Date of Award

12-2014

Degree Name

Master of Science in Engineering

Department

Civil and Construction Engineering

First Advisor

Dr. Valerian Kwigizile

Second Advisor

Dr. Jun-Seok Oh

Third Advisor

Dr. Pavel Ikonomov

Access Setting

Masters Thesis-Open Access

Abstract

Roundabouts can be a solution to safety concerns present at other types of intersections. Recently in the United States, there has been an increase in conversion of problematic intersections to roundabouts to improve their safety. However, it is difficult to make these roundabouts, especially multi-lane roundabouts, safe to all ranges of users. Roundabout features such as advance warning and signage play an important role in determining driver performance as they navigate the roundabout.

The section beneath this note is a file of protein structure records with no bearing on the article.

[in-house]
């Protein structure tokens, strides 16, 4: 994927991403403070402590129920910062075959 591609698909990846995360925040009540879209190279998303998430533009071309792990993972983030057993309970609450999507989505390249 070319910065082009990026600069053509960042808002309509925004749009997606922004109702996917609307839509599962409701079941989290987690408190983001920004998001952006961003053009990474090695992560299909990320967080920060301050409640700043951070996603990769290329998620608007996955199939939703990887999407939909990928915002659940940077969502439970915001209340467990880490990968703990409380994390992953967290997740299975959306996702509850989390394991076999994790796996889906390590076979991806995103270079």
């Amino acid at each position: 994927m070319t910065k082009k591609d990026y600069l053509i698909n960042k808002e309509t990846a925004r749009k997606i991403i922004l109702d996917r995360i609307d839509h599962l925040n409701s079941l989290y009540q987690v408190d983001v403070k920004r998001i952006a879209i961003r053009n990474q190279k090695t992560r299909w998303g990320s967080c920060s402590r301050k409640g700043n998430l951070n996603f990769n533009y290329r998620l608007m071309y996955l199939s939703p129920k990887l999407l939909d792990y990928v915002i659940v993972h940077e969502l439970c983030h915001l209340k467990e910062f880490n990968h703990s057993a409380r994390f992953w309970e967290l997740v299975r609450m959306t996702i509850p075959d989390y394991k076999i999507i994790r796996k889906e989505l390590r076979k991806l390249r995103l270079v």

This research is an effort to evaluate new and existing roundabout safety and operational features such as signs and pavement markings and how they influence performance of drivers at multi-lane roundabouts. It evaluates the two-lane roundabout and the rotor turbo roundabout as an alternative geometric design to a multi-lane roundabout. Virtual scenario simulation by use of a driving simulator is employed to probe driver response to a variety of roundabouts features.

The results indicate that lane keeping and speeding are still a problem in multi-lane roundabouts. The rotor turbo roundabout performs better in correctness of lane choice and navigation speed control. Yielding was not a significant problem in both kinds of roundabouts. Furthermore, it was found that roundabout signs and pavement markings used in the United States can be adopted for turbo roundabouts.

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